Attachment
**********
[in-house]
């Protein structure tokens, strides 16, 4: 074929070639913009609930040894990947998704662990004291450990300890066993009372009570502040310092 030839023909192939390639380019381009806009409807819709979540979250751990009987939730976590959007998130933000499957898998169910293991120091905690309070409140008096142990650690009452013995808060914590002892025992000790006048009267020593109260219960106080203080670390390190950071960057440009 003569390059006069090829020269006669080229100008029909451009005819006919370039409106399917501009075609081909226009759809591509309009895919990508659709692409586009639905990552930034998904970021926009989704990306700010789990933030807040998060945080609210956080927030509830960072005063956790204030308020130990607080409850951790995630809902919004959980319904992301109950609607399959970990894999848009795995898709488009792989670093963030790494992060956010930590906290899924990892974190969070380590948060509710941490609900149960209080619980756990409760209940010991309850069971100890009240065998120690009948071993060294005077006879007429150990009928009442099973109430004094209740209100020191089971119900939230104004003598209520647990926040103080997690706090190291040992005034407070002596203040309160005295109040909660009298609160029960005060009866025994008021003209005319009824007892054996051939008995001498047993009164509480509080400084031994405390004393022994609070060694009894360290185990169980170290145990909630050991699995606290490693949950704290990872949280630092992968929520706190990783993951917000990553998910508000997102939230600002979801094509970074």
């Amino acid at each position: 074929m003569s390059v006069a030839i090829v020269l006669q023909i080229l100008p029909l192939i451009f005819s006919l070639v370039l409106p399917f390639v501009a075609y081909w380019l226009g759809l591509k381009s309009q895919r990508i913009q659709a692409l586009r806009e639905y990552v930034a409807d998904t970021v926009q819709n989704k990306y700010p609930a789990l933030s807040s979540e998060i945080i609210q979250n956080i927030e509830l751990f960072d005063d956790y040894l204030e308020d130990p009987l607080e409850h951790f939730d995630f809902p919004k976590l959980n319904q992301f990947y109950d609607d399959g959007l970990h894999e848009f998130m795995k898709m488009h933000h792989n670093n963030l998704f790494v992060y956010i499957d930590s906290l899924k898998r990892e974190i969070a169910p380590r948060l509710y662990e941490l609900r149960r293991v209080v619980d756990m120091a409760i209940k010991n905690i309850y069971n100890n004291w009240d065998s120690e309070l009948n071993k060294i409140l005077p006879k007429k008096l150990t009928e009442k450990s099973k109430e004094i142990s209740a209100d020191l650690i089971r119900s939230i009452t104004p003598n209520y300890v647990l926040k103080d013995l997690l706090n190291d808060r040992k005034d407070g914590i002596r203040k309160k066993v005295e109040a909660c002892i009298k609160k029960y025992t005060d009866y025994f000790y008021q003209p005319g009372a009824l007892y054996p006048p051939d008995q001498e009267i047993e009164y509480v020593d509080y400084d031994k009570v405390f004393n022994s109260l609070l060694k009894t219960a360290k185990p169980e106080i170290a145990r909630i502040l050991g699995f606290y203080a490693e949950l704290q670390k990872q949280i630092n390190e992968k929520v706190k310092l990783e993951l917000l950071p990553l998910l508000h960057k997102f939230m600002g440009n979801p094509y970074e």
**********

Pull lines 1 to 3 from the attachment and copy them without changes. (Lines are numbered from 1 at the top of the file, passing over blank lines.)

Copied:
[in-house]
């Protein structure tokens, strides 16, 4: 074929070639913009609930040894990947998704662990004291450990300890066993009372009570502040310092 030839023909192939390639380019381009806009409807819709979540979250751990009987939730976590959007998130933000499957898998169910293991120091905690309070409140008096142990650690009452013995808060914590002892025992000790006048009267020593109260219960106080203080670390390190950071960057440009 003569390059006069090829020269006669080229100008029909451009005819006919370039409106399917501009075609081909226009759809591509309009895919990508659709692409586009639905990552930034998904970021926009989704990306700010789990933030807040998060945080609210956080927030509830960072005063956790204030308020130990607080409850951790995630809902919004959980319904992301109950609607399959970990894999848009795995898709488009792989670093963030790494992060956010930590906290899924990892974190969070380590948060509710941490609900149960209080619980756990409760209940010991309850069971100890009240065998120690009948071993060294005077006879007429150990009928009442099973109430004094209740209100020191089971119900939230104004003598209520647990926040103080997690706090190291040992005034407070002596203040309160005295109040909660009298609160029960005060009866025994008021003209005319009824007892054996051939008995001498047993009164509480509080400084031994405390004393022994609070060694009894360290185990169980170290145990909630050991699995606290490693949950704290990872949280630092992968929520706190990783993951917000990553998910508000997102939230600002979801094509970074």
């Amino acid at each position: 074929m003569s390059v006069a030839i090829v020269l006669q023909i080229l100008p029909l192939i451009f005819s006919l070639v370039l409106p399917f390639v501009a075609y081909w380019l226009g759809l591509k381009s309009q895919r990508i913009q659709a692409l586009r806009e639905y990552v930034a409807d998904t970021v926009q819709n989704k990306y700010p609930a789990l933030s807040s979540e998060i945080i609210q979250n956080i927030e509830l751990f960072d005063d956790y040894l204030e308020d130990p009987l607080e409850h951790f939730d995630f809902p919004k976590l959980n319904q992301f990947y109950d609607d399959g959007l970990h894999e848009f998130m795995k898709m488009h933000h792989n670093n963030l998704f790494v992060y956010i499957d930590s906290l899924k898998r990892e974190i969070a169910p380590r948060l509710y662990e941490l609900r149960r293991v209080v619980d756990m120091a409760i209940k010991n905690i309850y069971n100890n004291w009240d065998s120690e309070l009948n071993k060294i409140l005077p006879k007429k008096l150990t009928e009442k450990s099973k109430e004094i142990s209740a209100d020191l650690i089971r119900s939230i009452t104004p003598n209520y300890v647990l926040k103080d013995l997690l706090n190291d808060r040992k005034d407070g914590i002596r203040k309160k066993v005295e109040a909660c002892i009298k609160k029960y025992t005060d009866y025994f000790y008021q003209p005319g009372a009824l007892y054996p006048p051939d008995q001498e009267i047993e009164y509480v020593d509080y400084d031994k009570v405390f004393n022994s109260l609070l060694k009894t219960a360290k185990p169980e106080i170290a145990r909630i502040l050991g699995f606290y203080a490693e949950l704290q670390k990872q949280i630092n390190e992968k929520v706190k310092l990783e993951l917000l950071p990553l998910l508000h960057k997102f939230m600002g440009n979801p094509y970074e």